June 05, 2017
Erin Georgia had prayed for a son all her life. She says she got one, but not in the way she expected. When her sixth- grade daughter came to her and said she was struggling with her identity, Erin and her husband, Matt, said their first stop was the psychologist. Eventually, the Alabama couple decided the best decision would be to let Jane Marie start living as Jay. "We've always just loved and accepted our children for whoever they are. I'm a very outspoken, tattooed Christian, very strong in my faith. We were just encouraging Jay."
That encouragement ended in absolute heartbreak last month, when Jane took her own life at their home. Now, absolutely devastated, her parents -- both Marine veterans -- struggle to understand what went wrong. After all, Jane was part of group therapy and started taking medication to help her cope. But in the end, it wasn't enough, the Georgias believe. "Jay was not ready to come out to the world in the sixth grade. Jay wasn't really ready at the end." For her parents, who only wanted the best for their daughter, it was a blow no one saw coming. "As Jay was going through this journey, he would go to church with us. The church was welcoming, but there was no safe space."
Erin and Matt tried to create that, giving her an environment to be herself. But in the end, no amount of encouragement could heal the hurt in their daughter's heart. That's because, like so many struggling teenagers, there's a much deeper conflict at work. For years, LGBT activists have tried to persuade people that transgender teens are perfectly normal and that 100 percent of their problems are caused by discrimination and "stigma." Unfortunately for parents like the Georgias, the evidence doesn't bear that out.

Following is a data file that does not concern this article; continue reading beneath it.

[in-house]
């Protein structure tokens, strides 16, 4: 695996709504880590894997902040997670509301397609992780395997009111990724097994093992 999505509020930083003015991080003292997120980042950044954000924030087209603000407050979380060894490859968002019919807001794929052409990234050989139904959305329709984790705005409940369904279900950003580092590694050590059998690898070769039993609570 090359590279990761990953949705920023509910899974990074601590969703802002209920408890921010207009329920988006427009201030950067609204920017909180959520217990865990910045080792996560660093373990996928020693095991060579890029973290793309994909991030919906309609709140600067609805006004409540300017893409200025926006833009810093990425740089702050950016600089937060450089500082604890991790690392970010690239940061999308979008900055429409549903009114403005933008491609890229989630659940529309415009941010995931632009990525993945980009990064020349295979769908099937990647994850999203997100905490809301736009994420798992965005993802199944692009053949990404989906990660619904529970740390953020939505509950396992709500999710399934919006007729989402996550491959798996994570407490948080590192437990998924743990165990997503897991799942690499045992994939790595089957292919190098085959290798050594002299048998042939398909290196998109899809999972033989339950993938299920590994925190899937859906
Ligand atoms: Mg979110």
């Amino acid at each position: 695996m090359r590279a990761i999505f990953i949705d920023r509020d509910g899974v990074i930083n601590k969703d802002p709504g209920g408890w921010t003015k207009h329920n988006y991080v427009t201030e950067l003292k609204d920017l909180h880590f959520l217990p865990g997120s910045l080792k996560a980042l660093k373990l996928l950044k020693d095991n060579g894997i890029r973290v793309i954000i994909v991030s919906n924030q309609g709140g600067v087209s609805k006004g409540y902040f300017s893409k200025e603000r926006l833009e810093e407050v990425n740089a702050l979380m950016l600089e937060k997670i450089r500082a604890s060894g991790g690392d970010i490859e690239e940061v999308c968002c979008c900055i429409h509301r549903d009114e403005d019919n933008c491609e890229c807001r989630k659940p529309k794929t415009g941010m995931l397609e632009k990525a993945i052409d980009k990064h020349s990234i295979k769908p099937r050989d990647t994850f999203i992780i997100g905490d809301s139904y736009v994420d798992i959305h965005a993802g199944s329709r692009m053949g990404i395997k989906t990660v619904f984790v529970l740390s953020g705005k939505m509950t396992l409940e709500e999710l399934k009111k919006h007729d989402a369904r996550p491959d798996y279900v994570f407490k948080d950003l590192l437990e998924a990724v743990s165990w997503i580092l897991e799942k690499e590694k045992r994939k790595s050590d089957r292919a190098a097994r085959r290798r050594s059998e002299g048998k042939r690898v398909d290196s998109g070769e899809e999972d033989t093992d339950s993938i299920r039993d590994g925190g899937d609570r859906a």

Regardless of what liberal psychologists or others might suggest, there is no scientific evidence to prove that "affirming" someone in a transgender identity actually leads to better mental health outcomes. This loss is a painful reminder of that. As Peter Sprigg points out, the most tolerant, pro-LGBT societies often have the highest suicide rates. That's a powerful refutation of the popular "it gets better" approach (which researchers just panned here.)
Obviously, these parents loved their daughter and tried to help her. Maybe they even got bad advice from a trusted counselor. But as the American College of Pediatricians points out, "When an otherwise healthy biological boy believes he is a girl, or an otherwise healthy biological girl believes she is a boy, an objective psychological problem exists that lies in the mind not the body, and it should be treated as such. These children suffer from gender dysphoria. Gender dysphoria (GD), formerly listed as Gender Identity Disorder (GID), is a recognized mental disorder in the most recent edition of the Diagnostic and Statistical Manual of the American Psychiatric Association (DSM-V). The psychodynamic and social learning theories of GD/GID have never been disproved."
What's more, the struggle is usually a phase. "According to the DSM-V, as many as 98% of gender confused boys and 88% of gender confused girls eventually accept their biological sex after naturally passing through puberty." At the very least, both sides should agree that the decision to adopt a transgender identity is one that only an adult is competent to make. That doesn't mean we aren't supportive of the child as a person, but it can be devastating to encourage them to embrace a gender identity in conflict with their biological sex until they're more mature. Lives like Jane's are too important and irreplaceable to risk.
Tony Perkins' Washington Update is written with the aid of FRC senior writers.